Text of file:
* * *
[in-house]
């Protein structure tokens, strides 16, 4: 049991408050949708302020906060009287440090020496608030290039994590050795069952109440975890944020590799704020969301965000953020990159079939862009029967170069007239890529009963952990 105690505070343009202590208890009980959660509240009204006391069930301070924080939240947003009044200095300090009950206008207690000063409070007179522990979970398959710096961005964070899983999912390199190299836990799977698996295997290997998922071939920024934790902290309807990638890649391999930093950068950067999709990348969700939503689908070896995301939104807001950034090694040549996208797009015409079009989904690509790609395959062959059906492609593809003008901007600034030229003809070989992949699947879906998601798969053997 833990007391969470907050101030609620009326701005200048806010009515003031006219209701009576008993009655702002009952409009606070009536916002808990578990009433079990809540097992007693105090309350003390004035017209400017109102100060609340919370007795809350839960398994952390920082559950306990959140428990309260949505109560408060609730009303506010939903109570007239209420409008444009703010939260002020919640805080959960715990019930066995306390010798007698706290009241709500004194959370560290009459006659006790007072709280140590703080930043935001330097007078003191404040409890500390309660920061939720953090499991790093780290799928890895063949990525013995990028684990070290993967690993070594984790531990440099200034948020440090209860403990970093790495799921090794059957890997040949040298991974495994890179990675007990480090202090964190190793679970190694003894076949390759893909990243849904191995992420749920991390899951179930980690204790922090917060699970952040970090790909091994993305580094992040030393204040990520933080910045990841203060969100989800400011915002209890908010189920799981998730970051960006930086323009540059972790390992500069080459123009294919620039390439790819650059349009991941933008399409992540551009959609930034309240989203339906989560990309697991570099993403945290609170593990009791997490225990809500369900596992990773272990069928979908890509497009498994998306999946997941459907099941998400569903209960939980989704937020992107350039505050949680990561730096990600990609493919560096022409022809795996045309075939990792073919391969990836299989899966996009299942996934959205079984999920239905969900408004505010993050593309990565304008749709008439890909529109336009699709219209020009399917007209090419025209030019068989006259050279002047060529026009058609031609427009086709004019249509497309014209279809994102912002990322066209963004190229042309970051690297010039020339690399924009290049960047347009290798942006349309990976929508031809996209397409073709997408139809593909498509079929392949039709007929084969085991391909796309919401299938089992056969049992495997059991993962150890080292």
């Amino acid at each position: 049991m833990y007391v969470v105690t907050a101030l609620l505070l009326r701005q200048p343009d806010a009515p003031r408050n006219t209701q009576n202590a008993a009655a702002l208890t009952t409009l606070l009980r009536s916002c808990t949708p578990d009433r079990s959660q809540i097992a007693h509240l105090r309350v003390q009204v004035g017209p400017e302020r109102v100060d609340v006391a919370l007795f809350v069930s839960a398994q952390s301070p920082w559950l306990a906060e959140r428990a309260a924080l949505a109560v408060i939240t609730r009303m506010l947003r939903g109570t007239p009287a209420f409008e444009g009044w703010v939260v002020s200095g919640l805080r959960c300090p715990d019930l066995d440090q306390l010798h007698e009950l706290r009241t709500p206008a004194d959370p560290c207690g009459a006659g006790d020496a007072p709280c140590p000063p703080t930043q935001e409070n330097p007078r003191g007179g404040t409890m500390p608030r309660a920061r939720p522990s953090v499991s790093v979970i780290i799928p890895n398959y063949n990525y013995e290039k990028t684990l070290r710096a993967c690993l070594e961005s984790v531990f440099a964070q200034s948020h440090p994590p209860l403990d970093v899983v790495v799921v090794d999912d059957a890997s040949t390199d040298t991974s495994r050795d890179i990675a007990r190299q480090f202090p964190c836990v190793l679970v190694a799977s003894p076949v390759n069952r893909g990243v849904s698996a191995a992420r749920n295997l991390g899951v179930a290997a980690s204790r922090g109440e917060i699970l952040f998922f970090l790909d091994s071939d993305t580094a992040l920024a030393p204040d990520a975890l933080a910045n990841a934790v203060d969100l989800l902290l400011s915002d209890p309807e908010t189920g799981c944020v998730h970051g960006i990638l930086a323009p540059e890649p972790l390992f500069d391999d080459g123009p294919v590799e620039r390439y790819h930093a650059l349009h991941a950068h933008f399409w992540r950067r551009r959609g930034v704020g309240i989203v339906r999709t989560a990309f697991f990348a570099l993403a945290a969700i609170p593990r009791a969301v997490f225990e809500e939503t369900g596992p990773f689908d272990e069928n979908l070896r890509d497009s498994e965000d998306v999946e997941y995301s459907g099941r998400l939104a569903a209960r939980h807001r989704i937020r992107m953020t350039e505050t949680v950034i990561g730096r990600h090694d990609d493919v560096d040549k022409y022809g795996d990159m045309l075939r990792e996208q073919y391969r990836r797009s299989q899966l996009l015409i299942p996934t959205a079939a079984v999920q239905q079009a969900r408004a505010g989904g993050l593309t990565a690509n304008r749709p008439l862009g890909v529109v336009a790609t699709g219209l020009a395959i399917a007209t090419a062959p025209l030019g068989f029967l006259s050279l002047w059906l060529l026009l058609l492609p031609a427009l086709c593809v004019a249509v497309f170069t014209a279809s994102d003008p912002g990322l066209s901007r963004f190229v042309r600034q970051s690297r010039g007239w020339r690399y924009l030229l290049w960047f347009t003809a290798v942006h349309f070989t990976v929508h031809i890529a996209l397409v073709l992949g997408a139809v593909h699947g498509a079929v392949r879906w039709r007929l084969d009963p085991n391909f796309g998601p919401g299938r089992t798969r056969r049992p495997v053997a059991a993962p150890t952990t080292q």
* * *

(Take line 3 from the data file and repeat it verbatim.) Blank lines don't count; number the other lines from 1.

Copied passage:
């Amino acid at each position: 049991m833990y007391v969470v105690t907050a101030l609620l505070l009326r701005q200048p343009d806010a009515p003031r408050n006219t209701q009576n202590a008993a009655a702002l208890t009952t409009l606070l009980r009536s916002c808990t949708p578990d009433r079990s959660q809540i097992a007693h509240l105090r309350v003390q009204v004035g017209p400017e302020r109102v100060d609340v006391a919370l007795f809350v069930s839960a398994q952390s301070p920082w559950l306990a906060e959140r428990a309260a924080l949505a109560v408060i939240t609730r009303m506010l947003r939903g109570t007239p009287a209420f409008e444009g009044w703010v939260v002020s200095g919640l805080r959960c300090p715990d019930l066995d440090q306390l010798h007698e009950l706290r009241t709500p206008a004194d959370p560290c207690g009459a006659g006790d020496a007072p709280c140590p000063p703080t930043q935001e409070n330097p007078r003191g007179g404040t409890m500390p608030r309660a920061r939720p522990s953090v499991s790093v979970i780290i799928p890895n398959y063949n990525y013995e290039k990028t684990l070290r710096a993967c690993l070594e961005s984790v531990f440099a964070q200034s948020h440090p994590p209860l403990d970093v899983v790495v799921v090794d999912d059957a890997s040949t390199d040298t991974s495994r050795d890179i990675a007990r190299q480090f202090p964190c836990v190793l679970v190694a799977s003894p076949v390759n069952r893909g990243v849904s698996a191995a992420r749920n295997l991390g899951v179930a290997a980690s204790r922090g109440e917060i699970l952040f998922f970090l790909d091994s071939d993305t580094a992040l920024a030393p204040d990520a975890l933080a910045n990841a934790v203060d969100l989800l902290l400011s915002d209890p309807e908010t189920g799981c944020v998730h970051g960006i990638l930086a323009p540059e890649p972790l390992f500069d391999d080459g123009p294919v590799e620039r390439y790819h930093a650059l349009h991941a950068h933008f399409w992540r950067r551009r959609g930034v704020g309240i989203v339906r999709t989560a990309f697991f990348a570099l993403a945290a969700i609170p593990r009791a969301v997490f225990e809500e939503t369900g596992p990773f689908d272990e069928n979908l070896r890509d497009s498994e965000d998306v999946e997941y995301s459907g099941r998400l939104a569903a209960r939980h807001r989704i937020r992107m953020t350039e505050t949680v950034i990561g730096r990600h090694d990609d493919v560096d040549k022409y022809g795996d990159m045309l075939r990792e996208q073919y391969r990836r797009s299989q899966l996009l015409i299942p996934t959205a079939a079984v999920q239905q079009a969900r408004a505010g989904g993050l593309t990565a690509n304008r749709p008439l862009g890909v529109v336009a790609t699709g219209l020009a395959i399917a007209t090419a062959p025209l030019g068989f029967l006259s050279l002047w059906l060529l026009l058609l492609p031609a427009l086709c593809v004019a249509v497309f170069t014209a279809s994102d003008p912002g990322l066209s901007r963004f190229v042309r600034q970051s690297r010039g007239w020339r690399y924009l030229l290049w960047f347009t003809a290798v942006h349309f070989t990976v929508h031809i890529a996209l397409v073709l992949g997408a139809v593909h699947g498509a079929v392949r879906w039709r007929l084969d009963p085991n391909f796309g998601p919401g299938r089992t798969r056969r049992p495997v053997a059991a993962p150890t952990t080292q």